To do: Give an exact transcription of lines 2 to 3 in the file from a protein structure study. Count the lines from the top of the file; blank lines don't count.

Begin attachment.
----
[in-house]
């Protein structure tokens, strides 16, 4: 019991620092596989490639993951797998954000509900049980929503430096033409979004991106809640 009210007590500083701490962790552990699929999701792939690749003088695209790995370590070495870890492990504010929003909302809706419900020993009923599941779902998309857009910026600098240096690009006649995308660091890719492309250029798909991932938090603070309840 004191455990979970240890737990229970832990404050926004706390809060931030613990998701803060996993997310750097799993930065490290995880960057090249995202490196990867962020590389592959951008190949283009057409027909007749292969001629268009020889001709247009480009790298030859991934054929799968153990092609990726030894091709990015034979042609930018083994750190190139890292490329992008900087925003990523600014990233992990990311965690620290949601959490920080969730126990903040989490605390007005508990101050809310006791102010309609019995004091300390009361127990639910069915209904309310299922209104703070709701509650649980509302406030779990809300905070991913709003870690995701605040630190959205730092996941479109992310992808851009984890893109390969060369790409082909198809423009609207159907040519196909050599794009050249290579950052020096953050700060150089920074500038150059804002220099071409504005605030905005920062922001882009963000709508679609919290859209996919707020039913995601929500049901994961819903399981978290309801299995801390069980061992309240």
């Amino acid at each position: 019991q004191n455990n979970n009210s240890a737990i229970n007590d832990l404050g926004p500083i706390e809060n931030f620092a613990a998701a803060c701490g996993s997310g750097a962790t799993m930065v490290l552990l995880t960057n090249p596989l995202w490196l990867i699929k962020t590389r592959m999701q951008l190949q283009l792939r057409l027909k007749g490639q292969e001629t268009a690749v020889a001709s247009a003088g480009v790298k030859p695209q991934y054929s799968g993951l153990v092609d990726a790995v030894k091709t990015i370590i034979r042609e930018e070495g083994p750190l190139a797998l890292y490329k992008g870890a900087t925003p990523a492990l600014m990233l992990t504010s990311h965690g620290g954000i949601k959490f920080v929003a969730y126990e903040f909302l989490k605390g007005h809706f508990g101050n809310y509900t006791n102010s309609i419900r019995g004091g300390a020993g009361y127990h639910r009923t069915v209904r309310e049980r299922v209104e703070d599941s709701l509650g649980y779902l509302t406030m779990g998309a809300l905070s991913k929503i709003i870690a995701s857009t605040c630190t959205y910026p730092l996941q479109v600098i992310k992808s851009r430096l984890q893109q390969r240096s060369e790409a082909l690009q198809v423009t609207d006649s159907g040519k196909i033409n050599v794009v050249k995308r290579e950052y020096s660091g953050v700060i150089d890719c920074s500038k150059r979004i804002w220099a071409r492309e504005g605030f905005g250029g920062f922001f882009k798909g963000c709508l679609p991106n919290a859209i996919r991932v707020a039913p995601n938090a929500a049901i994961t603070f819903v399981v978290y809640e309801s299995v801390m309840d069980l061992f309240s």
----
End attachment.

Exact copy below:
């Protein structure tokens, strides 16, 4: 019991620092596989490639993951797998954000509900049980929503430096033409979004991106809640 009210007590500083701490962790552990699929999701792939690749003088695209790995370590070495870890492990504010929003909302809706419900020993009923599941779902998309857009910026600098240096690009006649995308660091890719492309250029798909991932938090603070309840 004191455990979970240890737990229970832990404050926004706390809060931030613990998701803060996993997310750097799993930065490290995880960057090249995202490196990867962020590389592959951008190949283009057409027909007749292969001629268009020889001709247009480009790298030859991934054929799968153990092609990726030894091709990015034979042609930018083994750190190139890292490329992008900087925003990523600014990233992990990311965690620290949601959490920080969730126990903040989490605390007005508990101050809310006791102010309609019995004091300390009361127990639910069915209904309310299922209104703070709701509650649980509302406030779990809300905070991913709003870690995701605040630190959205730092996941479109992310992808851009984890893109390969060369790409082909198809423009609207159907040519196909050599794009050249290579950052020096953050700060150089920074500038150059804002220099071409504005605030905005920062922001882009963000709508679609919290859209996919707020039913995601929500049901994961819903399981978290309801299995801390069980061992309240």
């Amino acid at each position: 019991q004191n455990n979970n009210s240890a737990i229970n007590d832990l404050g926004p500083i706390e809060n931030f620092a613990a998701a803060c701490g996993s997310g750097a962790t799993m930065v490290l552990l995880t960057n090249p596989l995202w490196l990867i699929k962020t590389r592959m999701q951008l190949q283009l792939r057409l027909k007749g490639q292969e001629t268009a690749v020889a001709s247009a003088g480009v790298k030859p695209q991934y054929s799968g993951l153990v092609d990726a790995v030894k091709t990015i370590i034979r042609e930018e070495g083994p750190l190139a797998l890292y490329k992008g870890a900087t925003p990523a492990l600014m990233l992990t504010s990311h965690g620290g954000i949601k959490f920080v929003a969730y126990e903040f909302l989490k605390g007005h809706f508990g101050n809310y509900t006791n102010s309609i419900r019995g004091g300390a020993g009361y127990h639910r009923t069915v209904r309310e049980r299922v209104e703070d599941s709701l509650g649980y779902l509302t406030m779990g998309a809300l905070s991913k929503i709003i870690a995701s857009t605040c630190t959205y910026p730092l996941q479109v600098i992310k992808s851009r430096l984890q893109q390969r240096s060369e790409a082909l690009q198809v423009t609207d006649s159907g040519k196909i033409n050599v794009v050249k995308r290579e950052y020096s660091g953050v700060i150089d890719c920074s500038k150059r979004i804002w220099a071409r492309e504005g605030f905005g250029g920062f922001f882009k798909g963000c709508l679609p991106n919290a859209i996919r991932v707020a039913p995601n938090a929500a049901i994961t603070f819903v399981v978290y809640e309801s299995v801390m309840d069980l061992f309240s």